Anders H. Lund
Ole Maaløes Vej 5, 2200 København N
The aim of the laboratory is to unveil fundamental biological mechanisms and understand how these become perturbed during diseases, most prominently cancer, with the ambition that our findings may contribute to the development of clinical tools.
We focus mainly on various classes of non-coding RNAs, such as microRNAs, snoRNAs, tRNAs and lncRNAs. In addition, we study RNA binding proteins and RNA modifications. Special focus areas include the regulation of central tumor suppressor pathways and autophagy.
With the realization that 80% of the genome is transcribed and only 2% serve as coding regions, the non-coding part of the transcriptome is likely to hold key to understanding many essential biological phenomena as well as pathologies.
Technically, the lab spans widely from the identification of disease-relevant genes in functional screens or genome-wide studies, over genetic and biochemical studies in cell culture models to advanced mouse genetics.
Recent research highlights
MIR31HG: A long non-coding RNA modulating senescence
We have unveiled the molecular mechanism by which the long non-coding RNA MIR31HG represses the expression of the cell cycle inhibitor p16INK4A. In proliferating cells, MIR31HG binds the INK4A promoter together with the Polycomb Group proteins (PcG) to inhibit p16INK4A transcription. During senescence, MIR31HG and PcG proteins are released from the promoter allowing p16INK4A expression. Consequently, the cells stop growing and enter the process called senescence.
Figure 1: Human fibroblasts after knockdown of MIR31HG and stained for β-galactosidase (blue), an enzyme that is only active during senescence.
A microRNA regulating lysosomal function
We recently identified miR-95 as a potent regulator of lysosome function. miR-95 targets the activator of all cellular sulfatases, SUMF1. Mutations in SUMF1 lead to a condition known as multiple sulfatase deficiency (MSD). Our work shows that inhibiting miR-95 may partly restore SUMF1 and hence lysosome function and thereby points to a novel strategy for the treatment of MSD.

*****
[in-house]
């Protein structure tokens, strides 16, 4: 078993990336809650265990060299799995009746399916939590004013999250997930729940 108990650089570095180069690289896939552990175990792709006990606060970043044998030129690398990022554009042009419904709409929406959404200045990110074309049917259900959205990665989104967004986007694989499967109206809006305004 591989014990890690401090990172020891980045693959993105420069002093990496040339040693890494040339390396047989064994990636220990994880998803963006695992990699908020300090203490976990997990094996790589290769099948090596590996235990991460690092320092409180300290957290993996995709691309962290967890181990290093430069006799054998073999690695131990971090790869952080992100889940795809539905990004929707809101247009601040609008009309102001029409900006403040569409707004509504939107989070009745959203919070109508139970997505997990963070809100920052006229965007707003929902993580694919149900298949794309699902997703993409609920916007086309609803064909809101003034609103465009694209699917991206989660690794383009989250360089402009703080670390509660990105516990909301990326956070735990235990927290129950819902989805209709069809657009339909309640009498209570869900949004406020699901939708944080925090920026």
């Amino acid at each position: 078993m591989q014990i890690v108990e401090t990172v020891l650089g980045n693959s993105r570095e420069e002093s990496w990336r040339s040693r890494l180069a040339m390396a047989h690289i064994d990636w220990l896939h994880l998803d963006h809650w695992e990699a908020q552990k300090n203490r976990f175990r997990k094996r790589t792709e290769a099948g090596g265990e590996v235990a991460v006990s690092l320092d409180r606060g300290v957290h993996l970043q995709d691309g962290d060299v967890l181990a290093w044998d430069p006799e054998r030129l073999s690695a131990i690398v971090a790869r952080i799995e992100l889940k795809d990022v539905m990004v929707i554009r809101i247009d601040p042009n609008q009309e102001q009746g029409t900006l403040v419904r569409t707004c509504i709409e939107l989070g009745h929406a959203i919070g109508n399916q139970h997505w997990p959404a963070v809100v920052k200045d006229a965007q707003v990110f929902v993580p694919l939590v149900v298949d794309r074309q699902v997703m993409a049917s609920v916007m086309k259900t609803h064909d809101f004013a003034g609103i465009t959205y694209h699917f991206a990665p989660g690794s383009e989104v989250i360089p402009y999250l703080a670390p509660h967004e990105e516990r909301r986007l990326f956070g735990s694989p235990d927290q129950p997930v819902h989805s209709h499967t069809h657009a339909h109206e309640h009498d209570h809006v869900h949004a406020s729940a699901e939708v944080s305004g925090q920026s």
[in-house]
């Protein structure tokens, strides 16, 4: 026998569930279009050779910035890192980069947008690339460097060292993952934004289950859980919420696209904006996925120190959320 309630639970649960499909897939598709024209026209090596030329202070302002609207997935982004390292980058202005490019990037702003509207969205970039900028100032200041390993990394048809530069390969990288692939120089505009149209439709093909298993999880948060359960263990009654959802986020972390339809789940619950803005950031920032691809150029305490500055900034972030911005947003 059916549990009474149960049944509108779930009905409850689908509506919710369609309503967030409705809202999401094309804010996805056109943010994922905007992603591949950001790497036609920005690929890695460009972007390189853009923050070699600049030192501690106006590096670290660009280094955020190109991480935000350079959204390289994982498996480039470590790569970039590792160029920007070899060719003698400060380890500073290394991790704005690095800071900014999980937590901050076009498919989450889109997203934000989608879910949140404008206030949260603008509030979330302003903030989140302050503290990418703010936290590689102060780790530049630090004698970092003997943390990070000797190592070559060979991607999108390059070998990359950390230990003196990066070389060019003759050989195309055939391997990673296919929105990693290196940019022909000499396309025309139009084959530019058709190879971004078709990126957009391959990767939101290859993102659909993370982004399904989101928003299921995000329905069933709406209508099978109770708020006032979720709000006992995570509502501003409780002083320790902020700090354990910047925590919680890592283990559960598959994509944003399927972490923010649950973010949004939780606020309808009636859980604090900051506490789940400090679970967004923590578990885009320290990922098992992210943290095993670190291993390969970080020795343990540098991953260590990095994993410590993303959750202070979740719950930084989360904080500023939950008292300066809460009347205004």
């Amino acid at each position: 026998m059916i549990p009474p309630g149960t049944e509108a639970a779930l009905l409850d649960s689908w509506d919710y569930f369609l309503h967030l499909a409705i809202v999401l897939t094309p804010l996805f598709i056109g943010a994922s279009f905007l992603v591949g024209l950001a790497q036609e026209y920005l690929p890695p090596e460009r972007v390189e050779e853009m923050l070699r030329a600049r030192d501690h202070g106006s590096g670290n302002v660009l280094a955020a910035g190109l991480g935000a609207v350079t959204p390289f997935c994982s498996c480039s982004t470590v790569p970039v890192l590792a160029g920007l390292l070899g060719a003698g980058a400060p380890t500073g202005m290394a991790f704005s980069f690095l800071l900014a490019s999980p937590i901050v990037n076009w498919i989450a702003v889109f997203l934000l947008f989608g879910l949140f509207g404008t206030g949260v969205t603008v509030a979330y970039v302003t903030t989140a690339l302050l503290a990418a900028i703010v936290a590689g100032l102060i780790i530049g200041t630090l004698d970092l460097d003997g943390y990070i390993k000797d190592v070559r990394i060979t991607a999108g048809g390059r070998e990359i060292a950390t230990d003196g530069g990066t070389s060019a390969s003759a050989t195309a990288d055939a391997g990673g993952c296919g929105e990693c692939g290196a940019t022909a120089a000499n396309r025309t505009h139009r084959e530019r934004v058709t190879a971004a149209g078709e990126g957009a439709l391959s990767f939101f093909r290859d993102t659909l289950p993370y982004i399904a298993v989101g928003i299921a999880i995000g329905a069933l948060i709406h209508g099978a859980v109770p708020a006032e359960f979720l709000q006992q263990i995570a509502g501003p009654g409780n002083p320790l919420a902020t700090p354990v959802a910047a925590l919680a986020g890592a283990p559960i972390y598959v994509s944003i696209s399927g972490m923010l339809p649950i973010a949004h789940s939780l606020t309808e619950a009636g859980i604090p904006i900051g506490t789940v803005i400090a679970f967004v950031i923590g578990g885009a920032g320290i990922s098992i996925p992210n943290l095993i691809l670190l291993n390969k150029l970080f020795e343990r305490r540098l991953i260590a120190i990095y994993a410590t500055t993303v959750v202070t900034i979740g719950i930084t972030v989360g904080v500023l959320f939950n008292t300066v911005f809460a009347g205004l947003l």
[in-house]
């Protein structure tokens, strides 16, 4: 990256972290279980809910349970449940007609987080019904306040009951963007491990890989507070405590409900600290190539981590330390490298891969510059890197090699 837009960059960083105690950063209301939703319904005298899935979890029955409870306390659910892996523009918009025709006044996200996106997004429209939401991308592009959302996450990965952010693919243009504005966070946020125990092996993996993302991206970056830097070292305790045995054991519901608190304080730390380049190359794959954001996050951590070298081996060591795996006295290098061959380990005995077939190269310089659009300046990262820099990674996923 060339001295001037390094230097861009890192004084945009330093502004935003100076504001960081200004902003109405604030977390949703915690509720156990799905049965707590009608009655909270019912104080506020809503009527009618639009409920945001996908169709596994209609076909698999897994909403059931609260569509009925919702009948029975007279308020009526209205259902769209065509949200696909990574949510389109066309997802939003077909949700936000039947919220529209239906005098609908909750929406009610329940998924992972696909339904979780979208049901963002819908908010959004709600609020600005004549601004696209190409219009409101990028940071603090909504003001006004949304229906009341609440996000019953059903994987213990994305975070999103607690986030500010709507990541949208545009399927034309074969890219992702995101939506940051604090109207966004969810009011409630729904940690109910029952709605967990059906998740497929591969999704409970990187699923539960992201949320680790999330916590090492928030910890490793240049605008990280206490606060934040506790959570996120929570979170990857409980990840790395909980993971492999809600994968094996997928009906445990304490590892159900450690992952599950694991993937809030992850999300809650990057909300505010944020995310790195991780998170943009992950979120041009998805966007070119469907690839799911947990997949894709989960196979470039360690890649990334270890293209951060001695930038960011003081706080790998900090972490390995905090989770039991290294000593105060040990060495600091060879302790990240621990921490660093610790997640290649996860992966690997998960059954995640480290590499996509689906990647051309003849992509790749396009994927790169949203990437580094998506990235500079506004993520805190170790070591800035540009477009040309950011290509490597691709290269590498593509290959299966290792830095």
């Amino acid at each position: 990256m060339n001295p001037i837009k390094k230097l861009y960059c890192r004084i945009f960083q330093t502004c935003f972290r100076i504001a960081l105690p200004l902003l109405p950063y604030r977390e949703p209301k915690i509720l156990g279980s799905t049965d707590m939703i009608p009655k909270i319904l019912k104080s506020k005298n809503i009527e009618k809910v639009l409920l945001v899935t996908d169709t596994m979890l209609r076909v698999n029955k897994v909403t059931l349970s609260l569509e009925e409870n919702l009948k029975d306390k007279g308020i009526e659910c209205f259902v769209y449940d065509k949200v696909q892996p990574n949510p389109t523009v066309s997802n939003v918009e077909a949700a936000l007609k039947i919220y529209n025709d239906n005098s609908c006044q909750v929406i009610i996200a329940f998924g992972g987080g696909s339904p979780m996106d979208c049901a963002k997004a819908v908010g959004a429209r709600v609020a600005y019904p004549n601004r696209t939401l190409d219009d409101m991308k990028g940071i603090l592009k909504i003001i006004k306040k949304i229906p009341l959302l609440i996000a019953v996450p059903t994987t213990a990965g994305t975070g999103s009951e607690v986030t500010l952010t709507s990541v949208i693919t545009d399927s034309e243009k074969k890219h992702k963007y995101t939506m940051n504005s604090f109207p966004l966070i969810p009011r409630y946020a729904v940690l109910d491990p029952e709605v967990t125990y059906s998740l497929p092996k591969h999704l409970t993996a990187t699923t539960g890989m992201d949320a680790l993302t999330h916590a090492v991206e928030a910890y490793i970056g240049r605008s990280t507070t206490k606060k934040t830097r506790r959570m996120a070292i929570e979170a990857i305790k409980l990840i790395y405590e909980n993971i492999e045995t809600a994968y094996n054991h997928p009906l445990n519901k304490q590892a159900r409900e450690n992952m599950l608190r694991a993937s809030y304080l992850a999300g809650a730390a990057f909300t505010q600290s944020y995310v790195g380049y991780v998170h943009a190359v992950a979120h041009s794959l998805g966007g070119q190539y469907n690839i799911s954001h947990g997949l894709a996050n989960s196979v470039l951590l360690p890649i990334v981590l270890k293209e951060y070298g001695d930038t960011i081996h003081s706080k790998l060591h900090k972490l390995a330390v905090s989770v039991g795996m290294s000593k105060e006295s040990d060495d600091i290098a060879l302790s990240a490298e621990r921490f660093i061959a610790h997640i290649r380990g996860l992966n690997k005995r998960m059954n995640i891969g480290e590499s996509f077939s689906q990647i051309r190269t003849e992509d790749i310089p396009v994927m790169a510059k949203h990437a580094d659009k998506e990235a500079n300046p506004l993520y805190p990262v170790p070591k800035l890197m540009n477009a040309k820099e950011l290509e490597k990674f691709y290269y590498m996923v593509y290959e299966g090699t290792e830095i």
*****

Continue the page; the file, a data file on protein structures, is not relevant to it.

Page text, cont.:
Figure 2. MCF7 cells expressing GFP-tagged LC3 located at autophagosomes.
PRDM11: A new tumor-suppressor
We recently identified and characterized a novel human tumor-suppressor, PRDM11. By creating a mutant mouse strain lacking Prdm11, we demonstrate accelerated tumorigenesis in B-cell overexpressing the Myc oncogene. Importantly, PRDM11 expression is lost in a subset of patients suffering from diffuse large B-cell lymphoma and this correlates with a poor prognosis. Mechanistically, we characterize PRDM11 as a transcriptional regulator repressing key oncogenes, such as JUN and FOS.
Figure 3. Staining for PRDM11 in diffuse large B-cell lymphomas from patients with lost (left) or normal expression of PRDM11 (right).
Translational codes identified in the genome
We recently published the intriguing finding that select tRNAs are either up- or down-regulated in cancer and that these tRNAs are uniquely required for the translation of functional gene groups of importance to the disease. Working together with the group of Yitzhak Pilpel from the Weizmann Institute, we found that superimposed upon our genetic code are translational codes allowing the cell to boost translation of functional gene groups by altering the expression of specific tRNAs. We further show that these programs are hijacked in cancer. This finding is conceptually novel and may be exploited in the clinic.
Figure 4. Different functional gene groups (GO categories) employ different codons and hence use different tRNAs. By varuing the composition of the tRNA pool translation of select functional gene groups can be favored.
A microRNA impacting on p53
p53 is the most important human tumor-suppressor. Using a functional screening approach to identify microRNAs impacting on the p53 pathway, we have identified miR-339-5p as a potent regulator of MDM2; a key mediator of p53 degradation. In agreement with this finding, we show that a negative correlation between miR-339-5p and MDM2 expression exists in human cancer, implying that the interaction is important for cancer development.
Figure 5. MCF7 cells treated with 5-FU and stained for p53 (red) and p21 (green).
- Non-coding RNA
- Cancer mechanisms and models